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Mikko Peltoniemi (email), Esther Thürig, Stephen Ogle, Taru Palosuo, Marion Schrumpf, Thomas Wutzler, Klaus Butterbach-Bahl, Oleg Chertov, Alexander Komarov, Aleksey Mikhailov, Annemieke Gärdenäs, Charles Perry, Jari Liski, Pete Smith, Raisa Mäkipää

Models in country scale carbon accounting of forest soils

Peltoniemi M., Thürig E., Ogle S., Palosuo T., Schrumpf M., Wutzler T., Butterbach-Bahl K., Chertov O., Komarov A., Mikhailov A., Gärdenäs A., Perry C., Liski J., Smith P., Mäkipää R. (2007). Models in country scale carbon accounting of forest soils. Silva Fennica vol. 41 no. 3 article id 290. https://doi.org/10.14214/sf.290

Abstract

Countries need to assess changes in the carbon stocks of forest soils as a part of national greenhouse gas (GHG) inventories under the United Nations Framework Convention on Climate Change (UNFCCC) and the Kyoto Protocol (KP). Since measuring these changes is expensive, it is likely that many countries will use alternative methods to prepare these estimates. We reviewed seven well-known soil carbon models from the point of view of preparing country-scale soil C change estimates. We first introduced the models and explained how they incorporated the most important input variables. Second, we evaluated their applicability at regional scale considering commonly available data sources. Third, we compiled references to data that exist for evaluation of model performance in forest soils. A range of process-based soil carbon models differing in input data requirements exist, allowing some flexibility to forest soil C accounting. Simple models may be the only reasonable option to estimate soil C changes if available resources are limited. More complex models may be used as integral parts of sophisticated inventories assimilating several data sources. Currently, measurement data for model evaluation are common for agricultural soils, but less data have been collected in forest soils. Definitions of model and measured soil pools often differ, ancillary model inputs require scaling of data, and soil C measurements are uncertain. These issues complicate the preparation of model estimates and their evaluation with empirical data, at large scale. Assessment of uncertainties that accounts for the effect of model choice is important part of inventories estimating large-scale soil C changes. Joint development of models and large-scale soil measurement campaigns could reduce the inconsistencies between models and empirical data, and eventually also the uncertainties of model predictions.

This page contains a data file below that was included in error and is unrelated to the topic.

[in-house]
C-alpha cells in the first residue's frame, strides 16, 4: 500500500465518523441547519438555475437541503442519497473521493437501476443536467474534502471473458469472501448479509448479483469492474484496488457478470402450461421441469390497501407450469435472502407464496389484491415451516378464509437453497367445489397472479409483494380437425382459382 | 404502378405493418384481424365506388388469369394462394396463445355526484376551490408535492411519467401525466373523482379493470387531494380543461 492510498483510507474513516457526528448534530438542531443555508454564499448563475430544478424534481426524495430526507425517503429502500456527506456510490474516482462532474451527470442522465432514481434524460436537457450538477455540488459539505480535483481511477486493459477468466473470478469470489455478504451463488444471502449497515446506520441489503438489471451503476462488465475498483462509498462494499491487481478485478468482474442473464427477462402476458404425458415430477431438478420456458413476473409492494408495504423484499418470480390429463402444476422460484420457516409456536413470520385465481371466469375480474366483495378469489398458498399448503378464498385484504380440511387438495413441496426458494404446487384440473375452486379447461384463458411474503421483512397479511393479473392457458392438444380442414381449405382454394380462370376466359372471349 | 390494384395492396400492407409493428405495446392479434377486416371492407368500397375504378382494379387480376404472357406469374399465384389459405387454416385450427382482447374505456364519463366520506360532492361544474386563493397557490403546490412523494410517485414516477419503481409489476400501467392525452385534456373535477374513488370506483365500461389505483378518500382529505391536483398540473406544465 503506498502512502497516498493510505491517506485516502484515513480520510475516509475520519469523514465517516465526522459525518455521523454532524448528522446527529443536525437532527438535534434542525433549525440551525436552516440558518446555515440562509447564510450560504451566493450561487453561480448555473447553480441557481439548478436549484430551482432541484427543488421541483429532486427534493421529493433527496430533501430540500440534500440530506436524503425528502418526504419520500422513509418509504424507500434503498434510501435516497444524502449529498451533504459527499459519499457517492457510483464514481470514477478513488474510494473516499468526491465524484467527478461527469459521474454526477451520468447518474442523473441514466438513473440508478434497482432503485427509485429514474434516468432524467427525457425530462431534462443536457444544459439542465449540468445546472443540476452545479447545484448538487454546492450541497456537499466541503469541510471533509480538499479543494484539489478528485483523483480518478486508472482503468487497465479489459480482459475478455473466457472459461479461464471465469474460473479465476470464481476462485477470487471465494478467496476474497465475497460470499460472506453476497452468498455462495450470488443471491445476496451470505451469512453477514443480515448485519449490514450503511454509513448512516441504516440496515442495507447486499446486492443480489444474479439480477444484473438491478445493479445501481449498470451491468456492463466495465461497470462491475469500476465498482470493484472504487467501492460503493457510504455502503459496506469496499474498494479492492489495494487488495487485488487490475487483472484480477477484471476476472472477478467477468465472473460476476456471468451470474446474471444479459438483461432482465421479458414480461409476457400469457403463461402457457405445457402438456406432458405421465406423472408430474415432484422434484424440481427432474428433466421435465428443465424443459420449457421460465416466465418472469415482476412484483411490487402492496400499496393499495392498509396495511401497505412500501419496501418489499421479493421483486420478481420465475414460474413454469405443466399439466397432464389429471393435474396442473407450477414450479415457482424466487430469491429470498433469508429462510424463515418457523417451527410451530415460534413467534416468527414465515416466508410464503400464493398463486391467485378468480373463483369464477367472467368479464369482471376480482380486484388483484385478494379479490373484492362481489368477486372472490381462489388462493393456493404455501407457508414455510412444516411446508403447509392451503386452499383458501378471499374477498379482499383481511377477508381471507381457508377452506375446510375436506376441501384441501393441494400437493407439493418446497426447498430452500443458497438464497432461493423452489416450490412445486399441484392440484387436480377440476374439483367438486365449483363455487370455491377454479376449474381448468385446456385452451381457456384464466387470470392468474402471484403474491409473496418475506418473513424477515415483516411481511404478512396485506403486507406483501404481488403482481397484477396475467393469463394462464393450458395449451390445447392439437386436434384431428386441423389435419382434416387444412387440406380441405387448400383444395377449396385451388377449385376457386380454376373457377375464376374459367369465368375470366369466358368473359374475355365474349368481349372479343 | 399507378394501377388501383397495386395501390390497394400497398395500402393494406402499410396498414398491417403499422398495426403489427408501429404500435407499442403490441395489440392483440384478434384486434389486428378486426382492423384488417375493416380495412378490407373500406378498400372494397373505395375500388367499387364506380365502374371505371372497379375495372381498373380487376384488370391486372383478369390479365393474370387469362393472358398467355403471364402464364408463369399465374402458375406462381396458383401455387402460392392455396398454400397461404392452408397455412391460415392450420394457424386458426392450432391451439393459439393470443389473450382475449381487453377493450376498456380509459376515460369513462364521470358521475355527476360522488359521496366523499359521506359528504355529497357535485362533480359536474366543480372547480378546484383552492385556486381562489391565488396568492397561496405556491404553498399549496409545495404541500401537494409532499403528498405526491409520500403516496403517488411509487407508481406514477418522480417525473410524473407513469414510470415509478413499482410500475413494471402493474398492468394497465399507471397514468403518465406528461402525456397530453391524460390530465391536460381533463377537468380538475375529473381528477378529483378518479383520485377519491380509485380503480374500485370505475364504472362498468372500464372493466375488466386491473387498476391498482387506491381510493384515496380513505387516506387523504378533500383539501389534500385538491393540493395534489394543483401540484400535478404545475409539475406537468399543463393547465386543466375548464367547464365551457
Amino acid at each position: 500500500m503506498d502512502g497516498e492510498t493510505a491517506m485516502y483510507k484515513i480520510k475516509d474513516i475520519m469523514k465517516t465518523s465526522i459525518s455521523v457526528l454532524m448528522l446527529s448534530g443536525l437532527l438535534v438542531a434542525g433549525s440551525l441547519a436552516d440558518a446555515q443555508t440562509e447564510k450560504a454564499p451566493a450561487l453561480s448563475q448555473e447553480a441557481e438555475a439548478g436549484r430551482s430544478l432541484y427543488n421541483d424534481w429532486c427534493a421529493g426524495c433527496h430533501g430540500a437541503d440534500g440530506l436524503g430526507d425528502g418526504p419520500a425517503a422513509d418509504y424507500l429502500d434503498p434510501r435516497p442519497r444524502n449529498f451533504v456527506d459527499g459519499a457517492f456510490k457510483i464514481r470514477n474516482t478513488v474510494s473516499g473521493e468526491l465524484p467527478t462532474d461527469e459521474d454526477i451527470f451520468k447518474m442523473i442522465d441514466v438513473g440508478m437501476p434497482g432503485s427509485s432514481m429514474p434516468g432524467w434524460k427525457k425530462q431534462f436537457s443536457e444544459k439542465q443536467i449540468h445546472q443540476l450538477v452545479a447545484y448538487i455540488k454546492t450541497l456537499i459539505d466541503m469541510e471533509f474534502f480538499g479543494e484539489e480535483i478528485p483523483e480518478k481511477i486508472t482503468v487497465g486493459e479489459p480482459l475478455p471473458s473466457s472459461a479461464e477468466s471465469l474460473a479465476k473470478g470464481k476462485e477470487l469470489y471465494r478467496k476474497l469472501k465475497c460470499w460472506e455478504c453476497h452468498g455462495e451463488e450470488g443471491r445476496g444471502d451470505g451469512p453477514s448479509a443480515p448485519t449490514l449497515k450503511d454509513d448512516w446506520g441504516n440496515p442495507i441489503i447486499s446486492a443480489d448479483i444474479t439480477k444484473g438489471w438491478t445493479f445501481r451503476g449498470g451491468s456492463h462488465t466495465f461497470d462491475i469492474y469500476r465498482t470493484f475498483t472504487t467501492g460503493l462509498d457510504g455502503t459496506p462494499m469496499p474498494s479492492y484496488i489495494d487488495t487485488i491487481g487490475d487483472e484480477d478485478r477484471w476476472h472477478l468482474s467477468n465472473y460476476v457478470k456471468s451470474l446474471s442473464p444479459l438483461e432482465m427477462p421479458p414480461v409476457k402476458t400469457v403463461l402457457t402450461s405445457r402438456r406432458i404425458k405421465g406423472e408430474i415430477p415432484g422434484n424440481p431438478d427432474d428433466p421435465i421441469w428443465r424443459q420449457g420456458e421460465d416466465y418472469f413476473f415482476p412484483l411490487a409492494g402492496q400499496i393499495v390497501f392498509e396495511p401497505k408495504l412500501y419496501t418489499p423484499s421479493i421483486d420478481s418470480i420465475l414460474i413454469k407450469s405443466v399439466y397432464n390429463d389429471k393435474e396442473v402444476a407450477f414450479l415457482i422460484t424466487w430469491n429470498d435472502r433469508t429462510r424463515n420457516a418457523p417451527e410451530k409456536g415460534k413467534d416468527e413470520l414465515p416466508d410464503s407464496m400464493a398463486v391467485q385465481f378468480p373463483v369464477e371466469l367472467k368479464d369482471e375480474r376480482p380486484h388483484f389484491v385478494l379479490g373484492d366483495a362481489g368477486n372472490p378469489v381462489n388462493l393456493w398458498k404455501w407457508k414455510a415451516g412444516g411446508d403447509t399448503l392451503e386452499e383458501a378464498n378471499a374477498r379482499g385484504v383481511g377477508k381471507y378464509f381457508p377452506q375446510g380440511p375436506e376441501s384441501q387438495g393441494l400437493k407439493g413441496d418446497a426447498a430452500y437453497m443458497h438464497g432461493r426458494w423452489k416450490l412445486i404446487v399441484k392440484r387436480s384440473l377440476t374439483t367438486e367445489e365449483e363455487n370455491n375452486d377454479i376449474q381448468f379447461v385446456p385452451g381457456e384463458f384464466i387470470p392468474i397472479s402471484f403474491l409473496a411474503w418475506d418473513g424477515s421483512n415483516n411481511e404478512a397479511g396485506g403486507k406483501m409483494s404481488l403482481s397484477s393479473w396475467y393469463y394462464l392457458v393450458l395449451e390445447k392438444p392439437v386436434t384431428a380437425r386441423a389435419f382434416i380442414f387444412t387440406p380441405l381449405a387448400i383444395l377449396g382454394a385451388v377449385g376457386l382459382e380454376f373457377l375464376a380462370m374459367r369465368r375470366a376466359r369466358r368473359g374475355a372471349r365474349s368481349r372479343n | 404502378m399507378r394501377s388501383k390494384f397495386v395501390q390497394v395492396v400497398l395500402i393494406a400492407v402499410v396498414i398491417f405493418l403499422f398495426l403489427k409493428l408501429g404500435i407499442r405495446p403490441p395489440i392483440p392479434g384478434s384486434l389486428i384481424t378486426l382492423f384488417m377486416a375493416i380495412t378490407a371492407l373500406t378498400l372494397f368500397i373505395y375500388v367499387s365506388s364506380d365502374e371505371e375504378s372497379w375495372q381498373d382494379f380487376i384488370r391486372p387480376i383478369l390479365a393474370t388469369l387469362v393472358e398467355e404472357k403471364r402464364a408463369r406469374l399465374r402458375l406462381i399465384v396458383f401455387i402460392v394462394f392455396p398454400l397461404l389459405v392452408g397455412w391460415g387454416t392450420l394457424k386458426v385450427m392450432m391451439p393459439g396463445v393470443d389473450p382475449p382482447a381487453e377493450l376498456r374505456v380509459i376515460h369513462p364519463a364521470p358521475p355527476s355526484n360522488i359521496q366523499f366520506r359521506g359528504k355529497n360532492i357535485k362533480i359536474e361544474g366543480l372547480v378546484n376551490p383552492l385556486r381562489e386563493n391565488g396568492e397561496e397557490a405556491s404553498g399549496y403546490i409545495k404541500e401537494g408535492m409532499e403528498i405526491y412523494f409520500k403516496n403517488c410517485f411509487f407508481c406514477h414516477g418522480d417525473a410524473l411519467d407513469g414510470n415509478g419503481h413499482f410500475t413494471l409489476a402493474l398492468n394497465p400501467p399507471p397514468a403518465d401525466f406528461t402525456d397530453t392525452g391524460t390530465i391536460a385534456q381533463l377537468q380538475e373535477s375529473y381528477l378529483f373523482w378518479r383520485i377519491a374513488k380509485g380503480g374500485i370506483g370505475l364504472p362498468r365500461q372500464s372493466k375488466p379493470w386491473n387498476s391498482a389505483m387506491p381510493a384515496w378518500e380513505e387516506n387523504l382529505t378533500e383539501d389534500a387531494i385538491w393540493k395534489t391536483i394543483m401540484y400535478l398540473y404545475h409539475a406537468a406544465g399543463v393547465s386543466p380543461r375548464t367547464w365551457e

Keywords
decomposition; greenhouse gas inventory; IPCC; national forest inventory; regional and national modeling; soil carbon; soil model

Author Info
  • Peltoniemi, Finnish Forest Research Institute, Vantaa Research Unit, P.O. Box 18, FI-01301 Vantaa, Finland ORCID ID:E-mail mikko.peltoniemi@metla.fi (email)
  • Thürig, Swiss Federal Institute for Forest, Snow and Landscape Research (WSL), Birmensdorf, Switzerland; European Forest Institute, Joensuu, Finland ORCID ID:
  • Ogle, Natural Resources Ecology Laboratory, Colorado State University, Fort Collins, USA ORCID ID:
  • Palosuo, European Forest Institute, Joensuu, Finland ORCID ID:
  • Schrumpf, Max-Planck-Institute for Biogeochemistry, Jena, Germany ORCID ID:
  • Wutzler, Max-Planck-Institute for Biogeochemistry, Jena, Germany ORCID ID:
  • Butterbach-Bahl, Institute for Meteorology and Climate Research, Forschungszentrum Karlsruhe GmbH, Garmisch-Partenkirchen, Germany ORCID ID:
  • Chertov, St. Petersburg State University, St. Petersburg-Peterhof, Russia ORCID ID:
  • Komarov, Institute of Physicochemical and Biological Problems in Soil Science of Russian Academy of Sciences, Pushchino, Russia ORCID ID:
  • Mikhailov, Institute of Physicochemical and Biological Problems in Soil Science of Russian Academy of Sciences, Pushchino, Russia ORCID ID:
  • Gärdenäs, Dept. of Soil Sciences, Swedish University of Agricultural Sciences, Uppsala, Sweden ORCID ID:
  • Perry, USDA Forest Service, Northern Research Station, St. Paul, MN USA ORCID ID:
  • Liski, Finnish Environment Institute, Helsinki, Finland ORCID ID:
  • Smith, School of Biological Sciences, University of Aberdeen, Aberdeen, UK ORCID ID:
  • Mäkipää, Finnish Forest Research Institute, Vantaa Research Unit, P.O. Box 18, FI-01301 Vantaa, Finland ORCID ID:E-mail raisa.makipaa@metla.fi

Received 25 August 2006 Accepted 5 July 2007 Published 31 December 2007

Available at https://doi.org/10.14214/sf.290 | Download PDF


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